But we do think that that comprehensive safeguards agreement is still in place, and I think we do think that we could detect, you know, a move to 90 percent.

And then the question is, just a reminder, is, you know, that is a key component, as you’ve said, to get to a weapon is having that bomb grade enrichment. But there are other components of the bomb that also would have to be created—you know, the nonnuclear components of this in weaponization.

And I should point out that the Nuclear Posture Review itself says that, you know, Iran has not made a decision to move towards a nuclear weapon. We’re very concerned about the activities that they’re undertaking that are relevant to that and particularly related to enrichment.

But we do think we have to remind ourselves that there are multiple elements to this piece and that we continue to press for Iran to, you know, return to the JCPOA, to have the kind of level of monitoring and verification that they have. But obviously, you know, the steps that they’ve taken are very concerning.

DAVID SANGER: That line—Iran has not made a decision—jumped out at me when I was reading the document, and I went back to our sources in the intelligence community and said, you know, this obviously had to be an approved line. You don’t just throw that out there on DOD’s—with all due respect to DOD.

And they came back and said, yes, we have no evidence that they have made a decision. But that is different from saying that we have no evidence that they are making all of the necessary steps under way so that if someone makes that decision, they could assemble that weapon in, you know, a very rapid viewpoint.

Is that your view? That they haven’t made a decision, but they are going ahead with the preparations for producing a weapon if the decision is made?

RICHARD JOHNSON: I think our concern is, again, on the fissile material side. I’m not aware of, you know—either in this setting or others—about particular efforts on other elements of a weapon.

But what I am aware of is, obviously, the advances that they’ve made in fissile material production. And you’re absolutely right that our concern would be that, you know, there would be a quick turn potentially if a decision were made.

We don’t think that they’ve made that decision. We don’t think it’s something that they are thinking about. But—and we point that out in the document, but we also say that that’s why we continue to be focused on finding a way to return to some level of oversight and limitations on Iran’s nuclear program.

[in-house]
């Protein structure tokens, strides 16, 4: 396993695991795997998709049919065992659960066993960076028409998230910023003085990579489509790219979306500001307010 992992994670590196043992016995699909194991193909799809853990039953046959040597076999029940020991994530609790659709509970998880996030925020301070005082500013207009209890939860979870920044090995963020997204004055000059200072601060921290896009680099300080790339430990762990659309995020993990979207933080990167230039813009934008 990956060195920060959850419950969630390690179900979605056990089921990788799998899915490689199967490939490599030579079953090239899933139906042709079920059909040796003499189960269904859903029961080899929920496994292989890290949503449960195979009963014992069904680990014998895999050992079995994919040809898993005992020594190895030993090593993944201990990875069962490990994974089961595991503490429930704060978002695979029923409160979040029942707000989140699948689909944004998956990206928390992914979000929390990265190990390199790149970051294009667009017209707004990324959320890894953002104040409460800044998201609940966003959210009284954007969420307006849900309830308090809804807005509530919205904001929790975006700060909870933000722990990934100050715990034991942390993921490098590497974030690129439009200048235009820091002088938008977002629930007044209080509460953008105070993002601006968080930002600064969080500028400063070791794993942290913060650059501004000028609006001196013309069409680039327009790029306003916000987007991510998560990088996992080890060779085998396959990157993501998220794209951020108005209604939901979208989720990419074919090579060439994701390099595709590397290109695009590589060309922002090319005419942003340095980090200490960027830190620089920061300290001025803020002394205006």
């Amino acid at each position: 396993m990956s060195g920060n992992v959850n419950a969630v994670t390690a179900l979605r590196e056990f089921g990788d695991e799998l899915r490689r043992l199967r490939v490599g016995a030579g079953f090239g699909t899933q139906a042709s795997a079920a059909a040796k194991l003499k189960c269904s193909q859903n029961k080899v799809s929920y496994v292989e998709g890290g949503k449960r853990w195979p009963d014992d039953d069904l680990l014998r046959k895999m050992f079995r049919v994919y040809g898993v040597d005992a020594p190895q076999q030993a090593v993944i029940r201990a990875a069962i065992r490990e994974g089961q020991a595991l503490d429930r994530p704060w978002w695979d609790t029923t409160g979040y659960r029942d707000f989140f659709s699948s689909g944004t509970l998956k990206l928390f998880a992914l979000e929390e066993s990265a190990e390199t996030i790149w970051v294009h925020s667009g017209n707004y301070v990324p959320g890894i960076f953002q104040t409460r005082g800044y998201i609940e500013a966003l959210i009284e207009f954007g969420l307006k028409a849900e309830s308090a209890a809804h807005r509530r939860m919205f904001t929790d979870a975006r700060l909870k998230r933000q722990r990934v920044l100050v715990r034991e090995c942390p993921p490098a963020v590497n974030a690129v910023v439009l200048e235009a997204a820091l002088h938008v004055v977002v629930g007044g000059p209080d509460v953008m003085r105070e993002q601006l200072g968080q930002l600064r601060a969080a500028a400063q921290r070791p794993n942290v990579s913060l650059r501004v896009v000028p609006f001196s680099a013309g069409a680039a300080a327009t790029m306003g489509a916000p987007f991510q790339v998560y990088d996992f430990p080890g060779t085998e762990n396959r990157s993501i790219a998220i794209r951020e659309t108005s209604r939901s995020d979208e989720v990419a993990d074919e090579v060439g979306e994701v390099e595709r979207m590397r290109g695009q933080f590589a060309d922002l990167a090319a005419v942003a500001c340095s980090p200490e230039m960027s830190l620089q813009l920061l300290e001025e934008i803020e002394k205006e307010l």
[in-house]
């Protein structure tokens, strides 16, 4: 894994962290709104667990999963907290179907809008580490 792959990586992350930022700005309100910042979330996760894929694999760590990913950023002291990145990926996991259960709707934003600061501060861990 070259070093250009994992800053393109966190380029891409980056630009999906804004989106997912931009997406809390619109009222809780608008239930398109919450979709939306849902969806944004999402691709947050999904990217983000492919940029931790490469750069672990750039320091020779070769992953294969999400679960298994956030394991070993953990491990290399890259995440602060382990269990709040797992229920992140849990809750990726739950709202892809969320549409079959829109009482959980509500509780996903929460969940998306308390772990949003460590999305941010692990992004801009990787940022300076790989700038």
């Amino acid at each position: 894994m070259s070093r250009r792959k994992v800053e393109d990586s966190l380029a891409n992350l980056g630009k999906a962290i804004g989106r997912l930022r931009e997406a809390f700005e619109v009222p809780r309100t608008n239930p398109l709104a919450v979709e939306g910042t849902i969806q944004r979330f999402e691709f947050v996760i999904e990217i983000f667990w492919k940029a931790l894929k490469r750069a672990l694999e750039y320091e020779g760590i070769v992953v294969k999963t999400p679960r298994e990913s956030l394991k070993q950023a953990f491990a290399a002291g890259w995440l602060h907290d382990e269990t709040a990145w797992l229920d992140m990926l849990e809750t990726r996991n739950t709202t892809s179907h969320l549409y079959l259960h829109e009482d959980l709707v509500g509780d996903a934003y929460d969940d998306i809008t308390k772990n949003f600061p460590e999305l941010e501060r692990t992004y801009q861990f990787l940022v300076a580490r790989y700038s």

DAVID SANGER: But if they did make that turn, it would still be a year or two before you got to an actual weapon?

RICHARD JOHNSON: I don’t remember what our exact public definition is right now of that, but it would be a significant amount of time.

DAVID SANGER: OK. A last question for you—and I think probably, Richard, this is more in your territory—early in the Obama administration there was discussion of did we need the third leg of the triad, right? The triad being—having the ground-based force, the force from the bombers, and then, of course, the submarine force. That discussion came up again in the Obama second Nuclear Posture Review.

In this Nuclear Posture Review, there was just sort of an assumption that we were going to retain all three elements of it. Was there any serious debate about eliminating one leg of the triad?

RICHARD JOHNSON: No, not really. I mean, there was a discussion, obviously, about the triad and whether it continued to be important, and this NPR validates that we think, you know, for a substantial time to come we need to continue to have those three legs of the triad—you know, the ground-based leg with the ICBMs, the sea-based leg with submarines, and certainly the air leg with bombers and the like. And so the—as well as the fighter aircraft.

And so, no, there wasn’t a big debate or discussion about this. I think there were good discussions about if you’re going to continue to have a ground leg, what should that look like? And this budget and this NPR moves forward fully on the development of the new ICBM, now called Sentinel, previously GBSD.